An Amazon customer in Germany received another user's Alexa audio recordings due to a "human error." The unidentified man was sent thousands of audio snippets, along with other information, in a zip file when he requested access to his own data from Amazon as part of the EU's GDPR guidelines. Searching through the document, he found 1,700 Alexa voice files that belonged to someone else, reports Germany's C't Magazine.
The man, who reportedly isn't an Alexa user himself, got in touch with Amazon to notify it about the mishap but never received a response. He later found that the download link to the original file was no longer working, but he'd already saved the info locally. The audio recordings included conversations between a man and a woman. C't Magazine claims it was able to identify and contact the man from the recorded information.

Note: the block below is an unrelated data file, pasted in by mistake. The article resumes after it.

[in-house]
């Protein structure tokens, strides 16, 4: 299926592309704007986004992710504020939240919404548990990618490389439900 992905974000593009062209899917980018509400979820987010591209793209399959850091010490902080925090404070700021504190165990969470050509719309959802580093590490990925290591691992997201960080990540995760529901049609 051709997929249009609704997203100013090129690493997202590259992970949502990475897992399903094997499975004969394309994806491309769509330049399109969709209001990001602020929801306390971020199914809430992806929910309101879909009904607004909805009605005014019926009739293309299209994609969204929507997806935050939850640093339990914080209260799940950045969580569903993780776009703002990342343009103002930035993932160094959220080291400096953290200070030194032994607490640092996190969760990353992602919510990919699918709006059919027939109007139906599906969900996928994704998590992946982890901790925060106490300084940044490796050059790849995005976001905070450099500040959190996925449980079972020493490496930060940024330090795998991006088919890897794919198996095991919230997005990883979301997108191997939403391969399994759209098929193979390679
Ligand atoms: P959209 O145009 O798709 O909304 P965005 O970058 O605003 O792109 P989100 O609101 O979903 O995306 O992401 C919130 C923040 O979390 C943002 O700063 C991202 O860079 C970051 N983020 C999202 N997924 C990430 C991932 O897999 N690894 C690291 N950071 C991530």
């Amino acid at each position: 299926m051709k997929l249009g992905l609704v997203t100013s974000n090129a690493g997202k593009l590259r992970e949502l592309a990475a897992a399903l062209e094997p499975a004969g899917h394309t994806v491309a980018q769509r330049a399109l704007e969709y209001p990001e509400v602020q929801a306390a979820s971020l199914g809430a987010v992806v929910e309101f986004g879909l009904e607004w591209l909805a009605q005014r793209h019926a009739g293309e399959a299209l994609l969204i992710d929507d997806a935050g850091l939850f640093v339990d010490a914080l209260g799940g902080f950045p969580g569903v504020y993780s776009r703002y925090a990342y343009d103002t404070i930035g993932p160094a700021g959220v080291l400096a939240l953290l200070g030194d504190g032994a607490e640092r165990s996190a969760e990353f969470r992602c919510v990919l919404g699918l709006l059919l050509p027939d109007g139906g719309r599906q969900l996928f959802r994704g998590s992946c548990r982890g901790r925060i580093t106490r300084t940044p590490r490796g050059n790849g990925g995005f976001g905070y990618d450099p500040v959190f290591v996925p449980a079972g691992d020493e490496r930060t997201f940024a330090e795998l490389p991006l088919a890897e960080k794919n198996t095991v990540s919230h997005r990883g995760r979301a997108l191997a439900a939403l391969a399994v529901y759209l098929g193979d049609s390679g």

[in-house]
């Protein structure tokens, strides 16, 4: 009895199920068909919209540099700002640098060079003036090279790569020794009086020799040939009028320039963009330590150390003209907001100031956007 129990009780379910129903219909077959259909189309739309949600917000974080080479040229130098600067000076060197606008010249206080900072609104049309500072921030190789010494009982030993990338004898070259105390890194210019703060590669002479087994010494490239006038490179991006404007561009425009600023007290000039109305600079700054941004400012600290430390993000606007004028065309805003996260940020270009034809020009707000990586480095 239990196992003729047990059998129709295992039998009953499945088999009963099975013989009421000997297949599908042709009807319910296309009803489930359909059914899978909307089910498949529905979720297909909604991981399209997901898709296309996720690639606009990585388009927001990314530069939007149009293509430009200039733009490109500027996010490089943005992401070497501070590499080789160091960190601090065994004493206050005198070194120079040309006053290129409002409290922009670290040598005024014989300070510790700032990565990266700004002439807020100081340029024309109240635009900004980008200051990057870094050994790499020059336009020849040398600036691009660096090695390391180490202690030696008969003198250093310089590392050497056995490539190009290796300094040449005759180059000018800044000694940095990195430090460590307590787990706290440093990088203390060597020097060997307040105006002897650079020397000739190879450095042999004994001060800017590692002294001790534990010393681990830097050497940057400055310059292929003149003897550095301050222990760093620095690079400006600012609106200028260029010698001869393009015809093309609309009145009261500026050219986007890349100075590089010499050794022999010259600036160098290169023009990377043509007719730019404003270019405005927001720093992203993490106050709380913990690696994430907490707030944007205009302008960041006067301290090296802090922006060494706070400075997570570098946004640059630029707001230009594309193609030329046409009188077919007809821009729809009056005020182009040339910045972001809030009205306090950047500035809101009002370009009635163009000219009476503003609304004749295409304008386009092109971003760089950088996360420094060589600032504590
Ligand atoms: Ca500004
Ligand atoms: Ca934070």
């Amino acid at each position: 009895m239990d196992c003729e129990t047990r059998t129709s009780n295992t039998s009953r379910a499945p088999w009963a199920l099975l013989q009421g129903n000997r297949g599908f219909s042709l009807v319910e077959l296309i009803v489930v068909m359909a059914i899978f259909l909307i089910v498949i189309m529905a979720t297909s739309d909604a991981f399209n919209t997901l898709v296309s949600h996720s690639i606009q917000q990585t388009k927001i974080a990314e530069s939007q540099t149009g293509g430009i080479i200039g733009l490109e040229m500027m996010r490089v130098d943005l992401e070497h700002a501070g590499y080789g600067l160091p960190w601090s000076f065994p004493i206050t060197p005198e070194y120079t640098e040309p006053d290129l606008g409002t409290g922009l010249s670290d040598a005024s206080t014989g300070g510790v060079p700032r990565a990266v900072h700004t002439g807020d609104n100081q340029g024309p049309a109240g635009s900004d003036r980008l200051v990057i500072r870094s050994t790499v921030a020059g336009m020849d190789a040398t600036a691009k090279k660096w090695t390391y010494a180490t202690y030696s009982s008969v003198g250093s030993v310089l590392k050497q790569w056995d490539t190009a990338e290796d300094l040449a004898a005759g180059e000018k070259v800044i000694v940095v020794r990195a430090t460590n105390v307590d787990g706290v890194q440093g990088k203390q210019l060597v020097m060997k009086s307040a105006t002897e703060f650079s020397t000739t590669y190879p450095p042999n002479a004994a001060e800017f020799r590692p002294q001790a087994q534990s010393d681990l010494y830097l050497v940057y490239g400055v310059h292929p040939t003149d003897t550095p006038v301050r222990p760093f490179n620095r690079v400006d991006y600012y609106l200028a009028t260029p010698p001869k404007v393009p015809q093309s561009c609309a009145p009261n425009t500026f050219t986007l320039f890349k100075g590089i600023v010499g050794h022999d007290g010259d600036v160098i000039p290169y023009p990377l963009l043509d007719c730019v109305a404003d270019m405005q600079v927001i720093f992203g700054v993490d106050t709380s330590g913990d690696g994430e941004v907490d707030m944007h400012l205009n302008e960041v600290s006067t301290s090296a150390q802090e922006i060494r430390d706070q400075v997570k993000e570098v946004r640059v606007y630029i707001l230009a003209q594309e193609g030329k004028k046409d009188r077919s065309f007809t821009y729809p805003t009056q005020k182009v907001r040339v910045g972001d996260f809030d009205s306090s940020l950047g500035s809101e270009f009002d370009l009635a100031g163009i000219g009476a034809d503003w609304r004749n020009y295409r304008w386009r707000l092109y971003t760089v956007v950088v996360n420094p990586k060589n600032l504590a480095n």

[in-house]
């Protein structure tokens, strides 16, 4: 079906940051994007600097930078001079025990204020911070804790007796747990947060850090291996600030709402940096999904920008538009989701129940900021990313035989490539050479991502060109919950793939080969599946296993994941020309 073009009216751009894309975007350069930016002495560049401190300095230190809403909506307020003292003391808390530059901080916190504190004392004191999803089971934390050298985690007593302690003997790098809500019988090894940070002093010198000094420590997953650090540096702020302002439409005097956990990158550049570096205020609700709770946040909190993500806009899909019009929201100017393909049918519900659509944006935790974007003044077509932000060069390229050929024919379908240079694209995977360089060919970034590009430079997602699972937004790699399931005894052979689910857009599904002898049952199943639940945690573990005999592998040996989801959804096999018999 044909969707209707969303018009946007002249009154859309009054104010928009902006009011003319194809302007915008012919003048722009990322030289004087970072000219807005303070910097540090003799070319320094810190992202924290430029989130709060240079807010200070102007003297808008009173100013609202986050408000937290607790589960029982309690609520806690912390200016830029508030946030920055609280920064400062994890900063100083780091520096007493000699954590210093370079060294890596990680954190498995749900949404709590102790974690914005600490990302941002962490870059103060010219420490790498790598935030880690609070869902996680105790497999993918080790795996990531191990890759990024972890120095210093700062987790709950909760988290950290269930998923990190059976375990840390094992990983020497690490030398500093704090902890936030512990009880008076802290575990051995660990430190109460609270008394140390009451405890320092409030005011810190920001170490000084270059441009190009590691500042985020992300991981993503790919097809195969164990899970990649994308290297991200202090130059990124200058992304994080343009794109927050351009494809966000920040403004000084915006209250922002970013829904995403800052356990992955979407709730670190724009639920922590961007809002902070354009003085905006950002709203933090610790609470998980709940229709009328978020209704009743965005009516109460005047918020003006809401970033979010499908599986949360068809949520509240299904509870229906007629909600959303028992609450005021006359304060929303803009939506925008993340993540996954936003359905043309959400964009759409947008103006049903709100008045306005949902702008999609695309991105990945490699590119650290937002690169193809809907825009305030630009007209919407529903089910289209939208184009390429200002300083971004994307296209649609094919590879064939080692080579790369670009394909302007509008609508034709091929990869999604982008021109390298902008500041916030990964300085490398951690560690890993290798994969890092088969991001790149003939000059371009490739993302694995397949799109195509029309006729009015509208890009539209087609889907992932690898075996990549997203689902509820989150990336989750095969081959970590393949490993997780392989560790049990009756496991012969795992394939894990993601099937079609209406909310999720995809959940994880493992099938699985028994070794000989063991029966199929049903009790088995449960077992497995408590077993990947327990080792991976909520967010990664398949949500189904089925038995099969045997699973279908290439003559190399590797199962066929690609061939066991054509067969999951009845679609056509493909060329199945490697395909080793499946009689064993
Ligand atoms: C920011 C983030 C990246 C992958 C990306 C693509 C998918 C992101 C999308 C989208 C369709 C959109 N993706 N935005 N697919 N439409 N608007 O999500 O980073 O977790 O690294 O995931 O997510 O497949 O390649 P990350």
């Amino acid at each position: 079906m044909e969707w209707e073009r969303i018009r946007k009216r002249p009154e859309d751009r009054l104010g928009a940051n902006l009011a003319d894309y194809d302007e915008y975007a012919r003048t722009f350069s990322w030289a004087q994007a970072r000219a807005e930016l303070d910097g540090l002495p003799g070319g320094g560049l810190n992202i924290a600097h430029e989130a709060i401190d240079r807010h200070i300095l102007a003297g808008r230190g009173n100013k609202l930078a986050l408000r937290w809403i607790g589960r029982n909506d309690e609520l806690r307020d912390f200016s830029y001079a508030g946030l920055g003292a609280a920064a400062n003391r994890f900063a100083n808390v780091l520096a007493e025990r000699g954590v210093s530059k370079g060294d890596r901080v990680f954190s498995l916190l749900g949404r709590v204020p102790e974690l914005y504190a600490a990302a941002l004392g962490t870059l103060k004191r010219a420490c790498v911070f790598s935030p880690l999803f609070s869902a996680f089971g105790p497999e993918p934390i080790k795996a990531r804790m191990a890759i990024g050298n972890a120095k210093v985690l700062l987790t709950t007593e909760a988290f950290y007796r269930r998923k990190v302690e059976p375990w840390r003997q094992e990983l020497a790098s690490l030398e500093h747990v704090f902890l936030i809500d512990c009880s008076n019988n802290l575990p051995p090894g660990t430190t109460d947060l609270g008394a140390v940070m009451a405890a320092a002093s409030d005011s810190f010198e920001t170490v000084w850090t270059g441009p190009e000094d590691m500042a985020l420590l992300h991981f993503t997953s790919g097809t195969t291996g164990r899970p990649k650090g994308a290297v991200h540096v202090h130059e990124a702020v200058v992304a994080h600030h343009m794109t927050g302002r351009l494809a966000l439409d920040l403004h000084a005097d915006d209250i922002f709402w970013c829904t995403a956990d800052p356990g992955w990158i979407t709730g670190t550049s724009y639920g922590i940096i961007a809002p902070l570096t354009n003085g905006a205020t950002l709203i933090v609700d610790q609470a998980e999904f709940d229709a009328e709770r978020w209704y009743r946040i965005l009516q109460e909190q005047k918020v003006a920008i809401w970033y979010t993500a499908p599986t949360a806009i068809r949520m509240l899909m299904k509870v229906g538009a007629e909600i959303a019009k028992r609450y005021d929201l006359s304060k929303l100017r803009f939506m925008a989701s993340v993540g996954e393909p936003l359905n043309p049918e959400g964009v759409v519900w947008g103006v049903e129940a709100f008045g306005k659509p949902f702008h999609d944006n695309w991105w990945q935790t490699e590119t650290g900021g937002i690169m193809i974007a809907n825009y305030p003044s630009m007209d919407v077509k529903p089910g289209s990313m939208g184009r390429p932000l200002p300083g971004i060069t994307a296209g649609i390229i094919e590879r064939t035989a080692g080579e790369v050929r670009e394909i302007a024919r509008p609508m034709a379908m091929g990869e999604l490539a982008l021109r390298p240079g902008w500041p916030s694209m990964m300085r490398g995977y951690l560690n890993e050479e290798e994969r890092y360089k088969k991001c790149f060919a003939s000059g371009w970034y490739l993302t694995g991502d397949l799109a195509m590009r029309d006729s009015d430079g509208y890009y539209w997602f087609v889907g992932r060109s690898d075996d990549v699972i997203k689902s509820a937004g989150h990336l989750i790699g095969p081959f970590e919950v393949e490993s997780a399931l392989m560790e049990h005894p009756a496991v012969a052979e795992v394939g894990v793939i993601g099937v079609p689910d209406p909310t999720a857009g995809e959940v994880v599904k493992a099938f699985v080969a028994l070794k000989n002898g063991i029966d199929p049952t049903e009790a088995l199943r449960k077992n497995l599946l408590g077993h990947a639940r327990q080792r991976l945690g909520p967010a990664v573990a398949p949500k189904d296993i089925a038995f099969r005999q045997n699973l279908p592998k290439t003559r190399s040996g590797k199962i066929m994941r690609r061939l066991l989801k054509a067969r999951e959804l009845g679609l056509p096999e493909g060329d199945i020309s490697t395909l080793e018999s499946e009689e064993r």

"This unfortunate case was the result of a human error and an isolated single case," an Amazon spokesperson told Reuters in a statement. "We resolved the issue with the two customers involved and took measures to further optimize our processes. As a precautionary measure we contacted the relevant authorities."
The case follows a similar incident from earlier this year when a Portland, Oregon couple claimed their Amazon Echo recorded a conversation and sent it to a random person on their contact list. According to Amazon, the couple had accidentally triggered Alexa's capability to send voice messages to friends. At the time the company said it was "an extremely rare occurrence."